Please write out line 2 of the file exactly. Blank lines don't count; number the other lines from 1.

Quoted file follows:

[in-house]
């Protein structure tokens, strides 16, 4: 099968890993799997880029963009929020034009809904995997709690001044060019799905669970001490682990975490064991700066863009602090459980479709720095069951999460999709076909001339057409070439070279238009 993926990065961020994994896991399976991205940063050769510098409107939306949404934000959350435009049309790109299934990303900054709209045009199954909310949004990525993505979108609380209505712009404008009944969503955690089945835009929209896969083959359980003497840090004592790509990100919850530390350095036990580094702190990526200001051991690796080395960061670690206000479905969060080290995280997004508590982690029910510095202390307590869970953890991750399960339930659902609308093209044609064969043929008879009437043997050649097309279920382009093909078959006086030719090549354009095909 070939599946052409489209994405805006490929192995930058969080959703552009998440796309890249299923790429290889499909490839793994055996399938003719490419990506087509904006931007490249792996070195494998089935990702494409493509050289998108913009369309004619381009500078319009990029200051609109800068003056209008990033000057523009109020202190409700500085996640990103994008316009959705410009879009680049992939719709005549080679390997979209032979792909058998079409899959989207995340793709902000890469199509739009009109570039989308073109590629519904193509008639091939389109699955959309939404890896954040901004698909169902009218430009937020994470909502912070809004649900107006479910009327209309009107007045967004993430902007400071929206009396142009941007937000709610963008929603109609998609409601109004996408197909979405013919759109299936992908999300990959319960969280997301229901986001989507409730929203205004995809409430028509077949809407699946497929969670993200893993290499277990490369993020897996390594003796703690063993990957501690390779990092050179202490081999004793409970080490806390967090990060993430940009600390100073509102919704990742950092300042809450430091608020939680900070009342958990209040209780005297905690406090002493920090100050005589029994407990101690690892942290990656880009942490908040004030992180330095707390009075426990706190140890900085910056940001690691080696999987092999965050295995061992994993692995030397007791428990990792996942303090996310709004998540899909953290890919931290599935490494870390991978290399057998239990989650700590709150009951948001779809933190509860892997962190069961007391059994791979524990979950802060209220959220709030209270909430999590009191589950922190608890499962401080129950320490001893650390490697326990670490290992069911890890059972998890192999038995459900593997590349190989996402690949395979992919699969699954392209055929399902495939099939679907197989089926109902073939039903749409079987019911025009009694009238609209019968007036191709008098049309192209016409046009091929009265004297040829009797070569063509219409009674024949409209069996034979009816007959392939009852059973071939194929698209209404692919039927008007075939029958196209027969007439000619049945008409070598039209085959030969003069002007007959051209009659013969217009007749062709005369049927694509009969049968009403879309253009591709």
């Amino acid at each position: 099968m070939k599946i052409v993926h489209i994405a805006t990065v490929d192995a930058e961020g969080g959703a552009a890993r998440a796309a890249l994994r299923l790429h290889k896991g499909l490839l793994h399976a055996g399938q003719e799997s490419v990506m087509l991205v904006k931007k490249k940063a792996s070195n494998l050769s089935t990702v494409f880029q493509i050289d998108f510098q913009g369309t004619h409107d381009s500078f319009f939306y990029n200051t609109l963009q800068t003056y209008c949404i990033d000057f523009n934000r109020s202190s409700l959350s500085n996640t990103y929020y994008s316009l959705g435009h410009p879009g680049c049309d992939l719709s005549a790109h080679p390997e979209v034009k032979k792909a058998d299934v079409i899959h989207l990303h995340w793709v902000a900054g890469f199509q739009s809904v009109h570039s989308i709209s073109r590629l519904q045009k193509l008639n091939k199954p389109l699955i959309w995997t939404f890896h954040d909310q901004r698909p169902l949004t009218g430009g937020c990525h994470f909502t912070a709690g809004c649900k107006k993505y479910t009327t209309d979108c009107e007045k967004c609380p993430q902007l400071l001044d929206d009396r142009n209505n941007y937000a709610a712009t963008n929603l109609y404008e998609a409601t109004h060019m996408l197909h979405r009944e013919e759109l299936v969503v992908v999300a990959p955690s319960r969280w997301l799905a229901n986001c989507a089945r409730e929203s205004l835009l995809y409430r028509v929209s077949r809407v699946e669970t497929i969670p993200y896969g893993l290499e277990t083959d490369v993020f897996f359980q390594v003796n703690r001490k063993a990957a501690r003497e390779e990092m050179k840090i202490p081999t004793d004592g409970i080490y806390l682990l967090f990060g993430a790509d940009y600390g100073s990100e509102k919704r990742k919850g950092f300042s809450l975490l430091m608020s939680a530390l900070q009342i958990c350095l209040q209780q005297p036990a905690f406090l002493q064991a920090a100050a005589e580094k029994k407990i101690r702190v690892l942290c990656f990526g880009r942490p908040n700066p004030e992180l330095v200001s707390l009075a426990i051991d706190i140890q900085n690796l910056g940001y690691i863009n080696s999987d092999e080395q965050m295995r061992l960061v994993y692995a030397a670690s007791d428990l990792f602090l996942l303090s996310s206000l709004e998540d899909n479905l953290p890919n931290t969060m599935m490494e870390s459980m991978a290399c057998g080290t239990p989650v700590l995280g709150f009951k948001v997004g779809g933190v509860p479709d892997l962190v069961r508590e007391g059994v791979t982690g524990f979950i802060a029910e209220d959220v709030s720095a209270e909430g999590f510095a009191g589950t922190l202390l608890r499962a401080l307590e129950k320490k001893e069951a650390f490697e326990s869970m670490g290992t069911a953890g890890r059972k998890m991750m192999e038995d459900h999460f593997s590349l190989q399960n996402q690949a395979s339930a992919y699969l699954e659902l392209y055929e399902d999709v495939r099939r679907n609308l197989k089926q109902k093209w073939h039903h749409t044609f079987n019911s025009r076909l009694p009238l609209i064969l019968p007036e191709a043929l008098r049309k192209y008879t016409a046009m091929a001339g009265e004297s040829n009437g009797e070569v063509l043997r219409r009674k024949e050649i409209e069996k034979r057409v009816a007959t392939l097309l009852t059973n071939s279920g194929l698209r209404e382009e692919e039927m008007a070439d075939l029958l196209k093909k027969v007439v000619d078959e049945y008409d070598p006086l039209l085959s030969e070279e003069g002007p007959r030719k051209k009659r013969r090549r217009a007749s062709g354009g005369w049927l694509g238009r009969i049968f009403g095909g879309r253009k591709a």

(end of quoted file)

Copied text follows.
């Protein structure tokens, strides 16, 4: 099968890993799997880029963009929020034009809904995997709690001044060019799905669970001490682990975490064991700066863009602090459980479709720095069951999460999709076909001339057409070439070279238009 993926990065961020994994896991399976991205940063050769510098409107939306949404934000959350435009049309790109299934990303900054709209045009199954909310949004990525993505979108609380209505712009404008009944969503955690089945835009929209896969083959359980003497840090004592790509990100919850530390350095036990580094702190990526200001051991690796080395960061670690206000479905969060080290995280997004508590982690029910510095202390307590869970953890991750399960339930659902609308093209044609064969043929008879009437043997050649097309279920382009093909078959006086030719090549354009095909 070939599946052409489209994405805006490929192995930058969080959703552009998440796309890249299923790429290889499909490839793994055996399938003719490419990506087509904006931007490249792996070195494998089935990702494409493509050289998108913009369309004619381009500078319009990029200051609109800068003056209008990033000057523009109020202190409700500085996640990103994008316009959705410009879009680049992939719709005549080679390997979209032979792909058998079409899959989207995340793709902000890469199509739009009109570039989308073109590629519904193509008639091939389109699955959309939404890896954040901004698909169902009218430009937020994470909502912070809004649900107006479910009327209309009107007045967004993430902007400071929206009396142009941007937000709610963008929603109609998609409601109004996408197909979405013919759109299936992908999300990959319960969280997301229901986001989507409730929203205004995809409430028509077949809407699946497929969670993200893993290499277990490369993020897996390594003796703690063993990957501690390779990092050179202490081999004793409970080490806390967090990060993430940009600390100073509102919704990742950092300042809450430091608020939680900070009342958990209040209780005297905690406090002493920090100050005589029994407990101690690892942290990656880009942490908040004030992180330095707390009075426990706190140890900085910056940001690691080696999987092999965050295995061992994993692995030397007791428990990792996942303090996310709004998540899909953290890919931290599935490494870390991978290399057998239990989650700590709150009951948001779809933190509860892997962190069961007391059994791979524990979950802060209220959220709030209270909430999590009191589950922190608890499962401080129950320490001893650390490697326990670490290992069911890890059972998890192999038995459900593997590349190989996402690949395979992919699969699954392209055929399902495939099939679907197989089926109902073939039903749409079987019911025009009694009238609209019968007036191709008098049309192209016409046009091929009265004297040829009797070569063509219409009674024949409209069996034979009816007959392939009852059973071939194929698209209404692919039927008007075939029958196209027969007439000619049945008409070598039209085959030969003069002007007959051209009659013969217009007749062709005369049927694509009969049968009403879309253009591709």